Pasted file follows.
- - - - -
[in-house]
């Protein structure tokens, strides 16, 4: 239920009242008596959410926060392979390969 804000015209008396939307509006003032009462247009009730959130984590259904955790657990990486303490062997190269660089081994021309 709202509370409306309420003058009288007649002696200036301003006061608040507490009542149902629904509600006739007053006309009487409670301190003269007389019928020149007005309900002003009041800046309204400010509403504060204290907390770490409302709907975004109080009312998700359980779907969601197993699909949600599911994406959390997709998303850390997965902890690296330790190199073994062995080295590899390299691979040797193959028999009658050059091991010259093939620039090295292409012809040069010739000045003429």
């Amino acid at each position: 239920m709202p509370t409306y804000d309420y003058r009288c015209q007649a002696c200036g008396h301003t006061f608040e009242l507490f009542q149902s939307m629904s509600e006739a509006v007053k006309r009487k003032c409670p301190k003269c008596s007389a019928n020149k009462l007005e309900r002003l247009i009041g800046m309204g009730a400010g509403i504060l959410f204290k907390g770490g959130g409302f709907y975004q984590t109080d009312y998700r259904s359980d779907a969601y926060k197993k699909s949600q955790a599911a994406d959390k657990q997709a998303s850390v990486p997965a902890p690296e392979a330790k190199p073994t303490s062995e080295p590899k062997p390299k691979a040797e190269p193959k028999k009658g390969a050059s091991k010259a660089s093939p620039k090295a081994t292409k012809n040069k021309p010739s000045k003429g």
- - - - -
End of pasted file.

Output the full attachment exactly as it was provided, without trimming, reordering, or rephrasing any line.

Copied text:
[in-house]
């Protein structure tokens, strides 16, 4: 239920009242008596959410926060392979390969 804000015209008396939307509006003032009462247009009730959130984590259904955790657990990486303490062997190269660089081994021309 709202509370409306309420003058009288007649002696200036301003006061608040507490009542149902629904509600006739007053006309009487409670301190003269007389019928020149007005309900002003009041800046309204400010509403504060204290907390770490409302709907975004109080009312998700359980779907969601197993699909949600599911994406959390997709998303850390997965902890690296330790190199073994062995080295590899390299691979040797193959028999009658050059091991010259093939620039090295292409012809040069010739000045003429």
């Amino acid at each position: 239920m709202p509370t409306y804000d309420y003058r009288c015209q007649a002696c200036g008396h301003t006061f608040e009242l507490f009542q149902s939307m629904s509600e006739a509006v007053k006309r009487k003032c409670p301190k003269c008596s007389a019928n020149k009462l007005e309900r002003l247009i009041g800046m309204g009730a400010g509403i504060l959410f204290k907390g770490g959130g409302f709907y975004q984590t109080d009312y998700r259904s359980d779907a969601y926060k197993k699909s949600q955790a599911a994406d959390k657990q997709a998303s850390v990486p997965a902890p690296e392979a330790k190199p073994t303490s062995e080295p590899k062997p390299k691979a040797e190269p193959k028999k009658g390969a050059s091991k010259a660089s093939p620039k090295a081994t292409k012809n040069k021309p010739s000045k003429g």